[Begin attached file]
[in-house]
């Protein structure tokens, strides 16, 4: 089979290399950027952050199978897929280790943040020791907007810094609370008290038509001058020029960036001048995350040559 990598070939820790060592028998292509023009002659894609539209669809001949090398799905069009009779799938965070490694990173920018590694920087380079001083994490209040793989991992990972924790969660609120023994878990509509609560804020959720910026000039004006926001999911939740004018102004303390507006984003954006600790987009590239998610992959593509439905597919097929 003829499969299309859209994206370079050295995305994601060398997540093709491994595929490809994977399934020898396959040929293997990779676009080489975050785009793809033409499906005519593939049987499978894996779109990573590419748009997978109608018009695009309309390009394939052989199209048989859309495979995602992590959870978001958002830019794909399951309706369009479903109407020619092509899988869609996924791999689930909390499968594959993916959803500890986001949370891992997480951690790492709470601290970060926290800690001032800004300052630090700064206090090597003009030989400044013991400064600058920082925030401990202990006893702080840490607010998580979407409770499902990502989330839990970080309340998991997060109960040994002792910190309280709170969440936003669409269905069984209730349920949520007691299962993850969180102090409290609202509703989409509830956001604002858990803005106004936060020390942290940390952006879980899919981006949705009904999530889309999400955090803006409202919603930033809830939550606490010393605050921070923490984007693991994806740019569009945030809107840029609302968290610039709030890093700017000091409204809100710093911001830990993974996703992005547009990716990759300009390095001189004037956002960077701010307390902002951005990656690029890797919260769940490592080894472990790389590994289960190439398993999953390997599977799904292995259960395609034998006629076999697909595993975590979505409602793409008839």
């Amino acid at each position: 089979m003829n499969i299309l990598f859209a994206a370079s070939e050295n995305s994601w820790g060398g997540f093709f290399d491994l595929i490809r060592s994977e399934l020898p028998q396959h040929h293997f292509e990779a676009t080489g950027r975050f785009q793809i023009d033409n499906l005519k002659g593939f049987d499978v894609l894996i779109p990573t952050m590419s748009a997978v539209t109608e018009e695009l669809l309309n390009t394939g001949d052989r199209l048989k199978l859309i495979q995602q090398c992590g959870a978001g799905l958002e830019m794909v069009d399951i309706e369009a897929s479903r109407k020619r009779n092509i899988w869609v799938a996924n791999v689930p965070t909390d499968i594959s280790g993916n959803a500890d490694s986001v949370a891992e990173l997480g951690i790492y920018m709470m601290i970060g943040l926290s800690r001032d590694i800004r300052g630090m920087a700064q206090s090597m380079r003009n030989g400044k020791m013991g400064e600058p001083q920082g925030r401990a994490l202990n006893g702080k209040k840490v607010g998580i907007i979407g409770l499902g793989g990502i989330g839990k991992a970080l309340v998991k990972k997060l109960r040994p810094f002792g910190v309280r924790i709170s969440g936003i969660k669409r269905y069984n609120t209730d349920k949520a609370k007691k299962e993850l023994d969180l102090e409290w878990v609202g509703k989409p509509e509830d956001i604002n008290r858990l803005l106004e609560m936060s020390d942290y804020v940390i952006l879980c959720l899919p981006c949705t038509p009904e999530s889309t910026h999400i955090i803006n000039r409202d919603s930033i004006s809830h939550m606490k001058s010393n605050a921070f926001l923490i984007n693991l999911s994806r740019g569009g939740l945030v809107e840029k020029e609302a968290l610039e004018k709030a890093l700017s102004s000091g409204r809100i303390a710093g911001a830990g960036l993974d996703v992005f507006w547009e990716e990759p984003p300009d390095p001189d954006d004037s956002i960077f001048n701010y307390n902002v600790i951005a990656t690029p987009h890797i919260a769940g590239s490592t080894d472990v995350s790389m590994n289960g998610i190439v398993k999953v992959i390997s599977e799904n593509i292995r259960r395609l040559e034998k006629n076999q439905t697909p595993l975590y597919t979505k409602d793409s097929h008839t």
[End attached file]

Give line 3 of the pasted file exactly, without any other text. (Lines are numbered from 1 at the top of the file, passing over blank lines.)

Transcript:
């Amino acid at each position: 089979m003829n499969i299309l990598f859209a994206a370079s070939e050295n995305s994601w820790g060398g997540f093709f290399d491994l595929i490809r060592s994977e399934l020898p028998q396959h040929h293997f292509e990779a676009t080489g950027r975050f785009q793809i023009d033409n499906l005519k002659g593939f049987d499978v894609l894996i779109p990573t952050m590419s748009a997978v539209t109608e018009e695009l669809l309309n390009t394939g001949d052989r199209l048989k199978l859309i495979q995602q090398c992590g959870a978001g799905l958002e830019m794909v069009d399951i309706e369009a897929s479903r109407k020619r009779n092509i899988w869609v799938a996924n791999v689930p965070t909390d499968i594959s280790g993916n959803a500890d490694s986001v949370a891992e990173l997480g951690i790492y920018m709470m601290i970060g943040l926290s800690r001032d590694i800004r300052g630090m920087a700064q206090s090597m380079r003009n030989g400044k020791m013991g400064e600058p001083q920082g925030r401990a994490l202990n006893g702080k209040k840490v607010g998580i907007i979407g409770l499902g793989g990502i989330g839990k991992a970080l309340v998991k990972k997060l109960r040994p810094f002792g910190v309280r924790i709170s969440g936003i969660k669409r269905y069984n609120t209730d349920k949520a609370k007691k299962e993850l023994d969180l102090e409290w878990v609202g509703k989409p509509e509830d956001i604002n008290r858990l803005l106004e609560m936060s020390d942290y804020v940390i952006l879980c959720l899919p981006c949705t038509p009904e999530s889309t910026h999400i955090i803006n000039r409202d919603s930033i004006s809830h939550m606490k001058s010393n605050a921070f926001l923490i984007n693991l999911s994806r740019g569009g939740l945030v809107e840029k020029e609302a968290l610039e004018k709030a890093l700017s102004s000091g409204r809100i303390a710093g911001a830990g960036l993974d996703v992005f507006w547009e990716e990759p984003p300009d390095p001189d954006d004037s956002i960077f001048n701010y307390n902002v600790i951005a990656t690029p987009h890797i919260a769940g590239s490592t080894d472990v995350s790389m590994n289960g998610i190439v398993k999953v992959i390997s599977e799904n593509i292995r259960r395609l040559e034998k006629n076999q439905t697909p595993l975590y597919t979505k409602d793409s097929h008839t």